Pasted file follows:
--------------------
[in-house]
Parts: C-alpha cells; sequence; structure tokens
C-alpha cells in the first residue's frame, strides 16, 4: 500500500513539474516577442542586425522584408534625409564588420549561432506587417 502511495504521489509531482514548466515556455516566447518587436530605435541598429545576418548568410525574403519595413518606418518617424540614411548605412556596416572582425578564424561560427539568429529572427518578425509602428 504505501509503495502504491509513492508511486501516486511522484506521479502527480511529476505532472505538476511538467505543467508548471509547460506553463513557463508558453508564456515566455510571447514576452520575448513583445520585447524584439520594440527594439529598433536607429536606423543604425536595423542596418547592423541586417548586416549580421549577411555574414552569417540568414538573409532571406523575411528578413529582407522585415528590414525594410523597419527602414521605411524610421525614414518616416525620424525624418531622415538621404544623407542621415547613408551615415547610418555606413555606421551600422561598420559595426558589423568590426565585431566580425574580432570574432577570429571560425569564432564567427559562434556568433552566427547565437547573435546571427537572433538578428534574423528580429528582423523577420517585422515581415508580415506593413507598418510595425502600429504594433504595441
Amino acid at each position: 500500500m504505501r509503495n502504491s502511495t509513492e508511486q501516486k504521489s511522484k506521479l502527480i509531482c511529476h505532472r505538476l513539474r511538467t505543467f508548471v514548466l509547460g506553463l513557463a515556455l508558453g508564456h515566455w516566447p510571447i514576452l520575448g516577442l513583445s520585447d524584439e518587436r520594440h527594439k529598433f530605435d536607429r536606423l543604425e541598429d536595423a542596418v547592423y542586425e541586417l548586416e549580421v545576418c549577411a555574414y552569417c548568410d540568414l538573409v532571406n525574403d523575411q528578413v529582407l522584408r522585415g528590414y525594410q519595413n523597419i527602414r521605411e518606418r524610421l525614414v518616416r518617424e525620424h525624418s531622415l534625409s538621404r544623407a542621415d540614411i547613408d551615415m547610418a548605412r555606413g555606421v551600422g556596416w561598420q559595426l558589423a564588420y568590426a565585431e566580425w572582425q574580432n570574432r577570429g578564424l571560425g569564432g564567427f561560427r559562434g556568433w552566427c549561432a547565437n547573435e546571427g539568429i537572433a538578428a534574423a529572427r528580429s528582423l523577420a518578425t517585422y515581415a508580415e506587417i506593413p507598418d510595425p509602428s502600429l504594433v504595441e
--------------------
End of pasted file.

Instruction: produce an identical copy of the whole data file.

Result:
[in-house]
Parts: C-alpha cells; sequence; structure tokens
C-alpha cells in the first residue's frame, strides 16, 4: 500500500513539474516577442542586425522584408534625409564588420549561432506587417 502511495504521489509531482514548466515556455516566447518587436530605435541598429545576418548568410525574403519595413518606418518617424540614411548605412556596416572582425578564424561560427539568429529572427518578425509602428 504505501509503495502504491509513492508511486501516486511522484506521479502527480511529476505532472505538476511538467505543467508548471509547460506553463513557463508558453508564456515566455510571447514576452520575448513583445520585447524584439520594440527594439529598433536607429536606423543604425536595423542596418547592423541586417548586416549580421549577411555574414552569417540568414538573409532571406523575411528578413529582407522585415528590414525594410523597419527602414521605411524610421525614414518616416525620424525624418531622415538621404544623407542621415547613408551615415547610418555606413555606421551600422561598420559595426558589423568590426565585431566580425574580432570574432577570429571560425569564432564567427559562434556568433552566427547565437547573435546571427537572433538578428534574423528580429528582423523577420517585422515581415508580415506593413507598418510595425502600429504594433504595441
Amino acid at each position: 500500500m504505501r509503495n502504491s502511495t509513492e508511486q501516486k504521489s511522484k506521479l502527480i509531482c511529476h505532472r505538476l513539474r511538467t505543467f508548471v514548466l509547460g506553463l513557463a515556455l508558453g508564456h515566455w516566447p510571447i514576452l520575448g516577442l513583445s520585447d524584439e518587436r520594440h527594439k529598433f530605435d536607429r536606423l543604425e541598429d536595423a542596418v547592423y542586425e541586417l548586416e549580421v545576418c549577411a555574414y552569417c548568410d540568414l538573409v532571406n525574403d523575411q528578413v529582407l522584408r522585415g528590414y525594410q519595413n523597419i527602414r521605411e518606418r524610421l525614414v518616416r518617424e525620424h525624418s531622415l534625409s538621404r544623407a542621415d540614411i547613408d551615415m547610418a548605412r555606413g555606421v551600422g556596416w561598420q559595426l558589423a564588420y568590426a565585431e566580425w572582425q574580432n570574432r577570429g578564424l571560425g569564432g564567427f561560427r559562434g556568433w552566427c549561432a547565437n547573435e546571427g539568429i537572433a538578428a534574423a529572427r528580429s528582423l523577420a518578425t517585422y515581415a508580415e506587417i506593413p507598418d510595425p509602428s502600429l504594433v504595441e